dc.contributor.authorByrne, Mollyen_GB
dc.contributor.authorMurphy, Andrew Wen_GB
dc.contributor.authorCupples, Margaret Een_GB
dc.date.accessioned2014-10-20T08:50:17Z-
dc.date.available2014-10-20T08:50:17Z-
dc.date.issued2014-10-15-
dc.identifier.citationBMC Research Notes. 2014 Oct 15;7(1):725en_GB
dc.identifier.urihttp://dx.doi.org/10.1186/1756-0500-7-725-
dc.identifier.urihttp://hdl.handle.net/10147/332943-
dc.description.abstractAbstract Background Patient reported outcome measures (PROMs) are used to evaluate lifestyle interventions but little is known about differences between patients returning valid and invalid responses, or of potential for bias in evaluations. We aimed to examine the characteristics of patients who returned valid responses to lifestyle questionnaires compared to those whose responses were invalid for evaluating lifestyle change. Methods We conducted a secondary data analysis from the SPHERE Study, a trial of an intervention to improve outcomes for patients with coronary heart disease in primary care. Postal questionnaires were used to assess physical activity (Godin) and diet (DINE) among study participants at baseline and 18 month follow-up. Three binary response variables were generated for analysis: (1) valid Godin score; (2) valid DINE Fibre score; and (3) valid DINE Total Fat score. Multivariate analysis comprised generalised estimating equation regression to examine the association of patients’ characteristics with their return of valid responses at both timepoints. Results Overall, 92.1% of participants (832/903) returned questionnaires at both baseline and 18 months. Relatively fewer valid Godin scores were returned by those who left school aged <15 years (36.5%) than aged 18 and over (50.5%), manual workers (39.5%) than non-manual (49.5%) and those with an elevated cholesterol (>5 mmol) (34.7%) than those with a lower cholesterol (44.4%) but multivariate analysis identified that only school leaving age (p = 0.047) was of statistical significance.Relatively fewer valid DINE scores were returned by manual than non-manual workers (fibre: 80.8% v 86.8%; fat: 71.2% v 80.0%), smokers (fibre: 72.6% v 84.7%; fat: 67.5% v 76.9%), patients with diabetes (fibre: 75.9% v 82.9%; fat: 66.9% v 75.8%) and those with cholesterol >5 mmol (fat: 68.2% v 76.2%) but multivariate analysis showed statistical significance only for smoking (fibre: p = 0.013; fat: p = 0.045), diabetes (fibre: p = 0.039; fat: p = 0.047), and cholesterol (fat: p = 0.039). Conclusions Our findings illustrate the importance of detailed reporting of research methods, with clear information about response rates, respondents and valid outcome data. Outcome measures which are relevant to a study population should be chosen carefully. The impact of methods of outcome measurement and valid response rates in evaluating healthcare requires further study.-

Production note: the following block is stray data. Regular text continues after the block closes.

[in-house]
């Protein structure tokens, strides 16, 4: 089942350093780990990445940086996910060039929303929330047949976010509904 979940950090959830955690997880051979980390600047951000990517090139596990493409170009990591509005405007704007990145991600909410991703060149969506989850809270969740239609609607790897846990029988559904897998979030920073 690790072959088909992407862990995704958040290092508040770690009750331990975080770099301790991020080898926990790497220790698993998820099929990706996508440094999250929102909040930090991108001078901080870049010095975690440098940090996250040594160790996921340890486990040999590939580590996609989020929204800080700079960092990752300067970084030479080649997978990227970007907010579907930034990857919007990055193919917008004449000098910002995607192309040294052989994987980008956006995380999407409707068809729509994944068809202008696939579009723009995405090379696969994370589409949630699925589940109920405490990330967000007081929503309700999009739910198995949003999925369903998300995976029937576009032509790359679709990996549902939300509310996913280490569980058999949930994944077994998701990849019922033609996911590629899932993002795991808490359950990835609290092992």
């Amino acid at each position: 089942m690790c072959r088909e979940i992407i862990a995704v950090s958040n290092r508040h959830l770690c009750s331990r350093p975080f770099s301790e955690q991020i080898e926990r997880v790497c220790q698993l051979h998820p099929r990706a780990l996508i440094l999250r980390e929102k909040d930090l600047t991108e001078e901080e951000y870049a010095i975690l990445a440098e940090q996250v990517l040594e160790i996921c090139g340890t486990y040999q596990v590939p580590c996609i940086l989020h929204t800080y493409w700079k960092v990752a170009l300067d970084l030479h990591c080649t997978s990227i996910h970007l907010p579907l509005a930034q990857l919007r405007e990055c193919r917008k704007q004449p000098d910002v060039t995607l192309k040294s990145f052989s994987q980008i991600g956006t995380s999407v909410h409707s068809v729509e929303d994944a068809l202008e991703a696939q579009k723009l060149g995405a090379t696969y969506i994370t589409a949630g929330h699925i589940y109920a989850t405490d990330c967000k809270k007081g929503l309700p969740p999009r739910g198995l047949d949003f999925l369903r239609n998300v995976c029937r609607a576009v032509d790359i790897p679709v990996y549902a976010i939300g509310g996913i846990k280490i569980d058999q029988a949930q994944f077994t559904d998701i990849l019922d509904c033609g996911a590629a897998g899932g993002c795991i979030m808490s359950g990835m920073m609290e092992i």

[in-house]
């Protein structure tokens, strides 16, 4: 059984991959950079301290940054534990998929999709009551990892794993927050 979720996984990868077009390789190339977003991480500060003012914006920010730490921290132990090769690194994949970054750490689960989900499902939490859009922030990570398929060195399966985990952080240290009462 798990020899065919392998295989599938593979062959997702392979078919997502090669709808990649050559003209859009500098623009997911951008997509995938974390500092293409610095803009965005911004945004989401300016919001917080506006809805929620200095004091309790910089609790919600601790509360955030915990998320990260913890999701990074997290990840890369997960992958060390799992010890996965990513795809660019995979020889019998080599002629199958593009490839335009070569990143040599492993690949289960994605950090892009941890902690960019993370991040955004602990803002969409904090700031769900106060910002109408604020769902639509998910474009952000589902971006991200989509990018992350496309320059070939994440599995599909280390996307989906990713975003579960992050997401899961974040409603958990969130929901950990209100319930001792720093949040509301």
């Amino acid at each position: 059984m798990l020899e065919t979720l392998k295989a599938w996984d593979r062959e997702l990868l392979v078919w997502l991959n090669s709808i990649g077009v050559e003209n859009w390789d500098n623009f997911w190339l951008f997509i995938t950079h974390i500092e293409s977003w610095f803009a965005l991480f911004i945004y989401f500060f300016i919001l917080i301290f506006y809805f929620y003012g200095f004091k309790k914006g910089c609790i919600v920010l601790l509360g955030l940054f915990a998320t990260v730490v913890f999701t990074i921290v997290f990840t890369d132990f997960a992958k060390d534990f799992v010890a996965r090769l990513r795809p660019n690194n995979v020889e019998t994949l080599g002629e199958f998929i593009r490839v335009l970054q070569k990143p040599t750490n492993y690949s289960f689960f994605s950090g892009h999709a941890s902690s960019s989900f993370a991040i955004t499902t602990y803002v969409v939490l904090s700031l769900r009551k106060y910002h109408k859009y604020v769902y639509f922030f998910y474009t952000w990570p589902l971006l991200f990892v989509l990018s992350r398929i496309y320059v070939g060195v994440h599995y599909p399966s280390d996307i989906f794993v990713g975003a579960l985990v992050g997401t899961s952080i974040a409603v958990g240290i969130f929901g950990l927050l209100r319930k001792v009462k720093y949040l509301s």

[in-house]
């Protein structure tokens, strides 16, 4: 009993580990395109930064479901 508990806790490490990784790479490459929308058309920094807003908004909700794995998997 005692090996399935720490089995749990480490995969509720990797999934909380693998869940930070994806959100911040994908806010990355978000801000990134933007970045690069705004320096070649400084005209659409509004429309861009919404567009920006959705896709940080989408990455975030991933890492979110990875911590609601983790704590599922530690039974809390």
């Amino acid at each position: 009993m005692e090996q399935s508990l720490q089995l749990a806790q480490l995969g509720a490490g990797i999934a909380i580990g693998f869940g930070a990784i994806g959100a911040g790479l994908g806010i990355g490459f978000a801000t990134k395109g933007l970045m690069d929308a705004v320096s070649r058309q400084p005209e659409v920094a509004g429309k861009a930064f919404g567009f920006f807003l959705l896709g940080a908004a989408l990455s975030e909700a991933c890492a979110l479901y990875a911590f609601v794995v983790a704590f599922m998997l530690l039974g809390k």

dc.language.isoenen
dc.subjectPHYSICAL ACTIVITYen_GB
dc.subjectDIETen_GB
dc.titleUsing postal questionnaires to evaluate physical activity and diet behaviour change: case study exploring implications of valid responder characteristics in interpreting intervention outcomesen_GB
dc.typeArticleen
dc.language.rfc3066en-
dc.rights.holderJudith A Cole et al.; licensee BioMed Central Ltd.-
dc.description.statusPeer Reviewed-
dc.date.updated2014-10-18T15:03:28Z-